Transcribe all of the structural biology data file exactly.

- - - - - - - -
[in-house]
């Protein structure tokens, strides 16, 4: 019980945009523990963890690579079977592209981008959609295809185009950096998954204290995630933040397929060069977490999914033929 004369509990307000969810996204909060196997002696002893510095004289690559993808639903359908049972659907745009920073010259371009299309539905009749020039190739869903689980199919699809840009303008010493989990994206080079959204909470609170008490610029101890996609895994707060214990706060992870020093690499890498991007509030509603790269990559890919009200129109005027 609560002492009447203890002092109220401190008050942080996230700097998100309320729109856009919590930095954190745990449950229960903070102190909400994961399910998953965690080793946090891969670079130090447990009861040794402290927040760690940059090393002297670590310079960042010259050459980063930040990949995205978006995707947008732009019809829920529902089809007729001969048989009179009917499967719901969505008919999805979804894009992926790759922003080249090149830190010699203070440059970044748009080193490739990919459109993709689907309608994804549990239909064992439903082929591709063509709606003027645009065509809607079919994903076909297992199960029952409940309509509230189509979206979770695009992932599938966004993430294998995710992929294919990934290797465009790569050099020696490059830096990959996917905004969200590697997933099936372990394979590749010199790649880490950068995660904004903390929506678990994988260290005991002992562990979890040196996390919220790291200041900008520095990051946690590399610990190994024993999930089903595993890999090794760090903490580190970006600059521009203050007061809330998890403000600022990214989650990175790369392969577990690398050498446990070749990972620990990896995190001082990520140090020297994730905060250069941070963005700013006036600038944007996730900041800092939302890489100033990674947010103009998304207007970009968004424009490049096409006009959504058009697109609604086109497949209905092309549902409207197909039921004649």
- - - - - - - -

[in-house]
């Protein structure tokens, strides 16, 4: 019980945009523990963890690579079977592209981008959609295809185009950096998954204290995630933040397929060069977490999914033929 004369509990307000969810996204909060196997002696002893510095004289690559993808639903359908049972659907745009920073010259371009299309539905009749020039190739869903689980199919699809840009303008010493989990994206080079959204909470609170008490610029101890996609895994707060214990706060992870020093690499890498991007509030509603790269990559890919009200129109005027 609560002492009447203890002092109220401190008050942080996230700097998100309320729109856009919590930095954190745990449950229960903070102190909400994961399910998953965690080793946090891969670079130090447990009861040794402290927040760690940059090393002297670590310079960042010259050459980063930040990949995205978006995707947008732009019809829920529902089809007729001969048989009179009917499967719901969505008919999805979804894009992926790759922003080249090149830190010699203070440059970044748009080193490739990919459109993709689907309608994804549990239909064992439903082929591709063509709606003027645009065509809607079919994903076909297992199960029952409940309509509230189509979206979770695009992932599938966004993430294998995710992929294919990934290797465009790569050099020696490059830096990959996917905004969200590697997933099936372990394979590749010199790649880490950068995660904004903390929506678990994988260290005991002992562990979890040196996390919220790291200041900008520095990051946690590399610990190994024993999930089903595993890999090794760090903490580190970006600059521009203050007061809330998890403000600022990214989650990175790369392969577990690398050498446990070749990972620990990896995190001082990520140090020297994730905060250069941070963005700013006036600038944007996730900041800092939302890489100033990674947010103009998304207007970009968004424009490049096409006009959504058009697109609604086109497949209905092309549902409207197909039921004649």